After a number of weeks crammed between the Midlands and Yorkshire, Aston Villa finally venture south where Bristol City will welcome them to Bristol, situated on the rivers Frome (froom) and Avon.
Bristol is a town of historical importance, namely because a bunch of planned journeys to discover the ‘New World’ embarked from the city. A jewel of olde england, Bristol was surpassed by the industrial revolution which saw Manchester, Liverpool and Birmingham burst onto the scene.
That doesn’t mean Bristol fell out of relevance, but it had to adapt to thrive. Simply waiting for the trawlers and cargo boats to come into port wasn’t going to cut it. Nowadays, Bristol is a modern city that leans heavily on the creative industries, new media and art, not to mention those trawlers and cargo boats that come to rest in the city.
Bristol, which comes from ‘Brycgstow’ or ‘The Place at the Bridge’ , was a town made for one thing: business.
‘During the 18th century, Bristol was Britain's second-busiest port; business was conducted in the trading area around The Exchange in Corn Street over bronze tables known as Nails. Although the Nails are cited as originating the phrase "cash on the nail" (immediate payment), the phrase was probably in use before their installation.’
Speaking of business, Aston Villa will be looking to ensure their new signings ‘earn their keep’ against Bristol City on Saturday.
Bristol City, also known as ‘The Robins’ are based in the rather picturesque Ashton Gate stadium which is overlooked by the Clifton Suspension Bridge. Whilst it may not be as ‘quaint’, ‘iconic’ or ‘grand’ as Villa Park, its location is certainly enviable.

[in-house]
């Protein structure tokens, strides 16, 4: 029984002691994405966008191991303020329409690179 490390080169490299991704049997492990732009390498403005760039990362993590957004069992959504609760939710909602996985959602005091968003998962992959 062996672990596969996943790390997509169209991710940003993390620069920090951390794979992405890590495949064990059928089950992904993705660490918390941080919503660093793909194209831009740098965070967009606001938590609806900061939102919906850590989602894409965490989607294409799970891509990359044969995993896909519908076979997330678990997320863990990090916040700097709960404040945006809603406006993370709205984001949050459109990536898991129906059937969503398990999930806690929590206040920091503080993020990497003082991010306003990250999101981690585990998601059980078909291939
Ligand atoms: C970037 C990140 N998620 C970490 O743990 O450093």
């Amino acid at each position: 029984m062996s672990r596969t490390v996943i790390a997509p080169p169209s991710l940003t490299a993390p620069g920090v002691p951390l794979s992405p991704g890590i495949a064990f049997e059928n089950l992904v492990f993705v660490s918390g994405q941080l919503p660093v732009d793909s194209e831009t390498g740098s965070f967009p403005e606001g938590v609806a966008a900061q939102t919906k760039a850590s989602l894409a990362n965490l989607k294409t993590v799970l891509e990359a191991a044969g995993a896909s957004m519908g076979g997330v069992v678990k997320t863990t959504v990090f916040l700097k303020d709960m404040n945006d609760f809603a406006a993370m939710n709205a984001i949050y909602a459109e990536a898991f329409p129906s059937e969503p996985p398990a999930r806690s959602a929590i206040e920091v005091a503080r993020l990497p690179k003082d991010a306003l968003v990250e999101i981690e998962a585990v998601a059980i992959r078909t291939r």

Villa fans will be expecting a win against Bristol on Saturday, but The Robins have every chance to steal victory with a swashbuckling performance, especially if the spirit of one of their most famous children decides to grace Ashton Gate this weekend.
Edward Teach was born in the city back in 1608, when the city was beginning to thrive off the Atlantic slave trade. Teach’s history would constantly clash with the city, especially the moment in which he chose to commandeer the gigantic slave ship ‘Concord’ and rename it ‘Queen Anne’s Revenge’.
Teach had a penchant for theatrics and would insert smoking fuses and gunpowder into his hair and beard. He wasn’t just smoke and mirrors though, and would regularly murder his own crew once in a while just so each of the four-hundred men and women on his boat ‘remembered who he was’.
Not ringing any bells? You might know Teach better by his ‘true’ name: Blackbeard.
Blackbeard was killed in North Carolina after being shot five times and cut a further twenty times. Will Bristol City give the same amount of fight? Who knows, but they’ve missed out on one HELL of a branding opportunity here, which was taken up by City’s rivals - Bristol Rovers, their mascot is ‘Captain Blackbeard!
It’ll be a remarkable change of scenery for Villa fans who’ve been stuck in the middle of England thus far. Will a breath of fresh, sea air help Villa to victory?